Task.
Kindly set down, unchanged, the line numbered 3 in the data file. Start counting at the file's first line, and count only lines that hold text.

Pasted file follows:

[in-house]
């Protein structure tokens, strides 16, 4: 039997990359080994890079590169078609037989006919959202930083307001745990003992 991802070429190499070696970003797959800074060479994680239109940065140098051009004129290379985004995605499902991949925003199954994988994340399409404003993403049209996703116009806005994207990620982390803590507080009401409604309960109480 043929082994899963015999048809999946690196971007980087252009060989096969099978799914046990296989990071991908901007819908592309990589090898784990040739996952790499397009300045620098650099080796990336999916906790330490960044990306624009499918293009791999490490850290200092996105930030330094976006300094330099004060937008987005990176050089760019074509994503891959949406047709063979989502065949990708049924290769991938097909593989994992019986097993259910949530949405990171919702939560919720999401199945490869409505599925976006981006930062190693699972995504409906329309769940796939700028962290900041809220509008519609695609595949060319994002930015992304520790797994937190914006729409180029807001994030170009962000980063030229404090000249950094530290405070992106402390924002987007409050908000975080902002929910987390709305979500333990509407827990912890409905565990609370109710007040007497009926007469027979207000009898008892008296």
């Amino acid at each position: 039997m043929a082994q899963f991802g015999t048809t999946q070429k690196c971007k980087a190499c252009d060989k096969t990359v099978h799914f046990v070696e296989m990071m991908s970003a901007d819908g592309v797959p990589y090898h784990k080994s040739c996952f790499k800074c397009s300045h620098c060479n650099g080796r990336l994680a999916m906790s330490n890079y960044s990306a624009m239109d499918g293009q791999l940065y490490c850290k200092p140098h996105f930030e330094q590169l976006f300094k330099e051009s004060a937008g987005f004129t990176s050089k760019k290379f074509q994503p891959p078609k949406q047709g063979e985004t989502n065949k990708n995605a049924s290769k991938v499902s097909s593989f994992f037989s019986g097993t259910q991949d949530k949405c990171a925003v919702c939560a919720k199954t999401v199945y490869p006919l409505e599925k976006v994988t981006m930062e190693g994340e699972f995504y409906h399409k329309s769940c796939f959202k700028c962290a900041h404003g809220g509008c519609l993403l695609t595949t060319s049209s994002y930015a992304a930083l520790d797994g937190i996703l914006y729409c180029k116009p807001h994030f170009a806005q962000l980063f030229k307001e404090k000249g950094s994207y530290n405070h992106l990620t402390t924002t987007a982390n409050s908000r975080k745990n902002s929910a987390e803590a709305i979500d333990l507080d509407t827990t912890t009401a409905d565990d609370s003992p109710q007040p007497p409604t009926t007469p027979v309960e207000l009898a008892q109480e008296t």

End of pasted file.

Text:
């Amino acid at each position: 039997m043929a082994q899963f991802g015999t048809t999946q070429k690196c971007k980087a190499c252009d060989k096969t990359v099978h799914f046990v070696e296989m990071m991908s970003a901007d819908g592309v797959p990589y090898h784990k080994s040739c996952f790499k800074c397009s300045h620098c060479n650099g080796r990336l994680a999916m906790s330490n890079y960044s990306a624009m239109d499918g293009q791999l940065y490490c850290k200092p140098h996105f930030e330094q590169l976006f300094k330099e051009s004060a937008g987005f004129t990176s050089k760019k290379f074509q994503p891959p078609k949406q047709g063979e985004t989502n065949k990708n995605a049924s290769k991938v499902s097909s593989f994992f037989s019986g097993t259910q991949d949530k949405c990171a925003v919702c939560a919720k199954t999401v199945y490869p006919l409505e599925k976006v994988t981006m930062e190693g994340e699972f995504y409906h399409k329309s769940c796939f959202k700028c962290a900041h404003g809220g509008c519609l993403l695609t595949t060319s049209s994002y930015a992304a930083l520790d797994g937190i996703l914006y729409c180029k116009p807001h994030f170009a806005q962000l980063f030229k307001e404090k000249g950094s994207y530290n405070h992106l990620t402390t924002t987007a982390n409050s908000r975080k745990n902002s929910a987390e803590a709305i979500d333990l507080d509407t827990t912890t009401a409905d565990d609370s003992p109710q007040p007497p409604t009926t007469p027979v309960e207000l009898a008892q109480e008296t």